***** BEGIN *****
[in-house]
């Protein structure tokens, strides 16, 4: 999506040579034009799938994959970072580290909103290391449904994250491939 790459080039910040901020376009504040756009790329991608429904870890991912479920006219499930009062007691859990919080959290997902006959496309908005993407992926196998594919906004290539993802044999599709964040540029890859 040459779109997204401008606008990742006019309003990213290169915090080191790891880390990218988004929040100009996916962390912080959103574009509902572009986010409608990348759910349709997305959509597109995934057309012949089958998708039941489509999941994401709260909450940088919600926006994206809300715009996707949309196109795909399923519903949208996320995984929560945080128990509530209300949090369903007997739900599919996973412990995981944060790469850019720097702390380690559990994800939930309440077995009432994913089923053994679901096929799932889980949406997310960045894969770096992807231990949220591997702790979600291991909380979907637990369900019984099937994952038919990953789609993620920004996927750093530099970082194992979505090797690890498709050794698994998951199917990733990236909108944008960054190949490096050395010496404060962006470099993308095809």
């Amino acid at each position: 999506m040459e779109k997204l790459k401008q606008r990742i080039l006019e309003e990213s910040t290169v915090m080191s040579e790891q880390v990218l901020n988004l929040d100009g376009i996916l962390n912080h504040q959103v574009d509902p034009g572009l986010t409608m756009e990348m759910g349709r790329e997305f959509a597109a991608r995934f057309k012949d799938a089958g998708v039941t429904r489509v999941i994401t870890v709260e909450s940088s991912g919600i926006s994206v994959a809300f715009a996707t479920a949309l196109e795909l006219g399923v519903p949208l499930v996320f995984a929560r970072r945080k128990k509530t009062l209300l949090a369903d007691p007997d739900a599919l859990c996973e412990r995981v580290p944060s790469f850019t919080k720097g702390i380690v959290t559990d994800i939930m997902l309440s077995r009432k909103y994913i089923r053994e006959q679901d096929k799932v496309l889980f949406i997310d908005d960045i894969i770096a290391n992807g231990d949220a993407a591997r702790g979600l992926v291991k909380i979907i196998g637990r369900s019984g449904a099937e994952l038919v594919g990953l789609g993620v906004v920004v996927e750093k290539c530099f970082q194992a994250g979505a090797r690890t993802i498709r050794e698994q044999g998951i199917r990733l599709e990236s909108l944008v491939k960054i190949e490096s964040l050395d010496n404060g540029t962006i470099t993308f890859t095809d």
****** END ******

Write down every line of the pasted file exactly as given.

[in-house]
């Protein structure tokens, strides 16, 4: 999506040579034009799938994959970072580290909103290391449904994250491939 790459080039910040901020376009504040756009790329991608429904870890991912479920006219499930009062007691859990919080959290997902006959496309908005993407992926196998594919906004290539993802044999599709964040540029890859 040459779109997204401008606008990742006019309003990213290169915090080191790891880390990218988004929040100009996916962390912080959103574009509902572009986010409608990348759910349709997305959509597109995934057309012949089958998708039941489509999941994401709260909450940088919600926006994206809300715009996707949309196109795909399923519903949208996320995984929560945080128990509530209300949090369903007997739900599919996973412990995981944060790469850019720097702390380690559990994800939930309440077995009432994913089923053994679901096929799932889980949406997310960045894969770096992807231990949220591997702790979600291991909380979907637990369900019984099937994952038919990953789609993620920004996927750093530099970082194992979505090797690890498709050794698994998951199917990733990236909108944008960054190949490096050395010496404060962006470099993308095809």
């Amino acid at each position: 999506m040459e779109k997204l790459k401008q606008r990742i080039l006019e309003e990213s910040t290169v915090m080191s040579e790891q880390v990218l901020n988004l929040d100009g376009i996916l962390n912080h504040q959103v574009d509902p034009g572009l986010t409608m756009e990348m759910g349709r790329e997305f959509a597109a991608r995934f057309k012949d799938a089958g998708v039941t429904r489509v999941i994401t870890v709260e909450s940088s991912g919600i926006s994206v994959a809300f715009a996707t479920a949309l196109e795909l006219g399923v519903p949208l499930v996320f995984a929560r970072r945080k128990k509530t009062l209300l949090a369903d007691p007997d739900a599919l859990c996973e412990r995981v580290p944060s790469f850019t919080k720097g702390i380690v959290t559990d994800i939930m997902l309440s077995r009432k909103y994913i089923r053994e006959q679901d096929k799932v496309l889980f949406i997310d908005d960045i894969i770096a290391n992807g231990d949220a993407a591997r702790g979600l992926v291991k909380i979907i196998g637990r369900s019984g449904a099937e994952l038919v594919g990953l789609g993620v906004v920004v996927e750093k290539c530099f970082q194992a994250g979505a090797r690890t993802i498709r050794e698994q044999g998951i199917r990733l599709e990236s909108l944008v491939k960054i190949e490096s964040l050395d010496n404060g540029t962006i470099t993308f890859t095809d």